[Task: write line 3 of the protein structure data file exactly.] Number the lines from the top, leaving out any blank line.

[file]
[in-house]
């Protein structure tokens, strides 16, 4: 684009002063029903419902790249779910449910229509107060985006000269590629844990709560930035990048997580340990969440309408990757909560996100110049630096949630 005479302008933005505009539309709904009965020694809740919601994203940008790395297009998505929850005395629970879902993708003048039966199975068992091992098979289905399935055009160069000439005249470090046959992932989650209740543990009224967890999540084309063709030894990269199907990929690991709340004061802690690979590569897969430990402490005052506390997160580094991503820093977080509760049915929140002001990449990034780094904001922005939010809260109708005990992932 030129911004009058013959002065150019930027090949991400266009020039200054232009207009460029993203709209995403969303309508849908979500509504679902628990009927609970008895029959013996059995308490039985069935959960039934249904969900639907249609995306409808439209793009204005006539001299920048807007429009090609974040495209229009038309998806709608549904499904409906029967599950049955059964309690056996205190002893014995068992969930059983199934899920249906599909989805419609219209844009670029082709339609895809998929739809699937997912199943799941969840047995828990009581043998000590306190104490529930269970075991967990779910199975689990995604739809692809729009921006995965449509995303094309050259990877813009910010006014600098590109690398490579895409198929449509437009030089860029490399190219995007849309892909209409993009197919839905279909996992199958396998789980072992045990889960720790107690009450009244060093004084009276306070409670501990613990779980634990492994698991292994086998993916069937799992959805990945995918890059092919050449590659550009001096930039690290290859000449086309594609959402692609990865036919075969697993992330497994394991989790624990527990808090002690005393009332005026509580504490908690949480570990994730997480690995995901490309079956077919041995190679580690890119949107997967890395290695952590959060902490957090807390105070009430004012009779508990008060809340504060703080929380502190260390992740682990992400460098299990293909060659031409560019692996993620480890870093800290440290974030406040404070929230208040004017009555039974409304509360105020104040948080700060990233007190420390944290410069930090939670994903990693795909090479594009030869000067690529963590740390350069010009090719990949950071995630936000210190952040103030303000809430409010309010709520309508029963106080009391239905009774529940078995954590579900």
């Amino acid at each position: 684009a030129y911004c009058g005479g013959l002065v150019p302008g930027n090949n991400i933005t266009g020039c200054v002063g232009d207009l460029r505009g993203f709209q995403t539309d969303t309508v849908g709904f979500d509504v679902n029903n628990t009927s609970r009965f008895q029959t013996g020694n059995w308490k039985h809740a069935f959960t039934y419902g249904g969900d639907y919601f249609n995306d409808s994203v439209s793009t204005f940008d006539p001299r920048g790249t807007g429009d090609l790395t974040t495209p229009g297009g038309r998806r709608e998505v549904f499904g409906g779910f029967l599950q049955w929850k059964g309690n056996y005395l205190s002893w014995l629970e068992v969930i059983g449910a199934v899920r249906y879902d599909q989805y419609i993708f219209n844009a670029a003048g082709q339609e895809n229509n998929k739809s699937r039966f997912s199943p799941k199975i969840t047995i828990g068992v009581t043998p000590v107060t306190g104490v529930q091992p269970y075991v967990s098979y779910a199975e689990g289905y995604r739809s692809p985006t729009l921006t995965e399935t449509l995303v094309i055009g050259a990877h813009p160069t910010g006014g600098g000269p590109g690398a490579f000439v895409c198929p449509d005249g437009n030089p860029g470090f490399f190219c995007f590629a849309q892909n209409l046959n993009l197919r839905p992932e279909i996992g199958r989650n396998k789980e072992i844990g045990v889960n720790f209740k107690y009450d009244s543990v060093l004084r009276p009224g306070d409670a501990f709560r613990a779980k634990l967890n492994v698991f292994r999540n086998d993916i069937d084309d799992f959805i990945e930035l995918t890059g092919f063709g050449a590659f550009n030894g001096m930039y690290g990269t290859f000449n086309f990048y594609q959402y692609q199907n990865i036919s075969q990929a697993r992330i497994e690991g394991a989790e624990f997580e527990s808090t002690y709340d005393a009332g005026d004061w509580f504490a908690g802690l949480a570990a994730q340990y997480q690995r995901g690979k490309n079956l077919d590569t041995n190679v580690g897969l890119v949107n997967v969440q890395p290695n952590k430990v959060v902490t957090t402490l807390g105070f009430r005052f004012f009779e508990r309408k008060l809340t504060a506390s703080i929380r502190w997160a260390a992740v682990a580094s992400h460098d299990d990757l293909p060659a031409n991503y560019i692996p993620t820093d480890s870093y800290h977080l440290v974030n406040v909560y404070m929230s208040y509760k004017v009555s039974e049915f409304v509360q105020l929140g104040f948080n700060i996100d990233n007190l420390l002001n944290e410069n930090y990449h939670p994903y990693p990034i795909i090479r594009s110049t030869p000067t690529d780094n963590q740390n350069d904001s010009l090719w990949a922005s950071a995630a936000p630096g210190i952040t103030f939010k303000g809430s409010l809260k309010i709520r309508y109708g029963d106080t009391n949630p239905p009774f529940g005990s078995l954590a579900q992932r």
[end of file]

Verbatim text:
């Amino acid at each position: 684009a030129y911004c009058g005479g013959l002065v150019p302008g930027n090949n991400i933005t266009g020039c200054v002063g232009d207009l460029r505009g993203f709209q995403t539309d969303t309508v849908g709904f979500d509504v679902n029903n628990t009927s609970r009965f008895q029959t013996g020694n059995w308490k039985h809740a069935f959960t039934y419902g249904g969900d639907y919601f249609n995306d409808s994203v439209s793009t204005f940008d006539p001299r920048g790249t807007g429009d090609l790395t974040t495209p229009g297009g038309r998806r709608e998505v549904f499904g409906g779910f029967l599950q049955w929850k059964g309690n056996y005395l205190s002893w014995l629970e068992v969930i059983g449910a199934v899920r249906y879902d599909q989805y419609i993708f219209n844009a670029a003048g082709q339609e895809n229509n998929k739809s699937r039966f997912s199943p799941k199975i969840t047995i828990g068992v009581t043998p000590v107060t306190g104490v529930q091992p269970y075991v967990s098979y779910a199975e689990g289905y995604r739809s692809p985006t729009l921006t995965e399935t449509l995303v094309i055009g050259a990877h813009p160069t910010g006014g600098g000269p590109g690398a490579f000439v895409c198929p449509d005249g437009n030089p860029g470090f490399f190219c995007f590629a849309q892909n209409l046959n993009l197919r839905p992932e279909i996992g199958r989650n396998k789980e072992i844990g045990v889960n720790f209740k107690y009450d009244s543990v060093l004084r009276p009224g306070d409670a501990f709560r613990a779980k634990l967890n492994v698991f292994r999540n086998d993916i069937d084309d799992f959805i990945e930035l995918t890059g092919f063709g050449a590659f550009n030894g001096m930039y690290g990269t290859f000449n086309f990048y594609q959402y692609q199907n990865i036919s075969q990929a697993r992330i497994e690991g394991a989790e624990f997580e527990s808090t002690y709340d005393a009332g005026d004061w509580f504490a908690g802690l949480a570990a994730q340990y997480q690995r995901g690979k490309n079956l077919d590569t041995n190679v580690g897969l890119v949107n997967v969440q890395p290695n952590k430990v959060v902490t957090t402490l807390g105070f009430r005052f004012f009779e508990r309408k008060l809340t504060a506390s703080i929380r502190w997160a260390a992740v682990a580094s992400h460098d299990d990757l293909p060659a031409n991503y560019i692996p993620t820093d480890s870093y800290h977080l440290v974030n406040v909560y404070m929230s208040y509760k004017v009555s039974e049915f409304v509360q105020l929140g104040f948080n700060i996100d990233n007190l420390l002001n944290e410069n930090y990449h939670p994903y990693p990034i795909i090479r594009s110049t030869p000067t690529d780094n963590q740390n350069d904001s010009l090719w990949a922005s950071a995630a936000p630096g210190i952040t103030f939010k303000g809430s409010l809260k309010i709520r309508y109708g029963d106080t009391n949630p239905p009774f529940g005990s078995l954590a579900q992932r």